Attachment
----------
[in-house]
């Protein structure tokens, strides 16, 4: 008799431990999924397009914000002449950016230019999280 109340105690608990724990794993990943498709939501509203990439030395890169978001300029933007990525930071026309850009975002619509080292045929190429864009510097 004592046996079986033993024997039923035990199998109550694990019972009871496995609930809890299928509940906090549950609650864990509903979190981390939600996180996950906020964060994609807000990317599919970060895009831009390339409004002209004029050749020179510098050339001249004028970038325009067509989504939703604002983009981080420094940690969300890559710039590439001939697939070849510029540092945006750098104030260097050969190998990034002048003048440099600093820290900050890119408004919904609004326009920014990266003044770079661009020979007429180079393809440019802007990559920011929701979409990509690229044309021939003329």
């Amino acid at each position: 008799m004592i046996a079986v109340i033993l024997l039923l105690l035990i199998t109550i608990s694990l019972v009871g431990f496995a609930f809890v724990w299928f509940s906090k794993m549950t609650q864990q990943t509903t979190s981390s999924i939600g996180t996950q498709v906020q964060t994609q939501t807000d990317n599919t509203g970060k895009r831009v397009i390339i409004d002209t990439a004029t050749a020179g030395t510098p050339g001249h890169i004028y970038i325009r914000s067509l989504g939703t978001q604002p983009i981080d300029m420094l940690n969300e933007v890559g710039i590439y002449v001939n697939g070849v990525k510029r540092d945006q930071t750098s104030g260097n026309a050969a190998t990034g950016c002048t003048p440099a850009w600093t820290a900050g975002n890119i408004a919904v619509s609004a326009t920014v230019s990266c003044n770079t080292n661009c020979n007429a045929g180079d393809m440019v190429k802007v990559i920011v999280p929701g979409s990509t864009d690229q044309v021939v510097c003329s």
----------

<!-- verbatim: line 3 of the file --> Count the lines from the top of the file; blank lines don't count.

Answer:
């Amino acid at each position: 008799m004592i046996a079986v109340i033993l024997l039923l105690l035990i199998t109550i608990s694990l019972v009871g431990f496995a609930f809890v724990w299928f509940s906090k794993m549950t609650q864990q990943t509903t979190s981390s999924i939600g996180t996950q498709v906020q964060t994609q939501t807000d990317n599919t509203g970060k895009r831009v397009i390339i409004d002209t990439a004029t050749a020179g030395t510098p050339g001249h890169i004028y970038i325009r914000s067509l989504g939703t978001q604002p983009i981080d300029m420094l940690n969300e933007v890559g710039i590439y002449v001939n697939g070849v990525k510029r540092d945006q930071t750098s104030g260097n026309a050969a190998t990034g950016c002048t003048p440099a850009w600093t820290a900050g975002n890119i408004a919904v619509s609004a326009t920014v230019s990266c003044n770079t080292n661009c020979n007429a045929g180079d393809m440019v190429k802007v990559i920011v999280p929701g979409s990509t864009d690229q044309v021939v510097c003329s």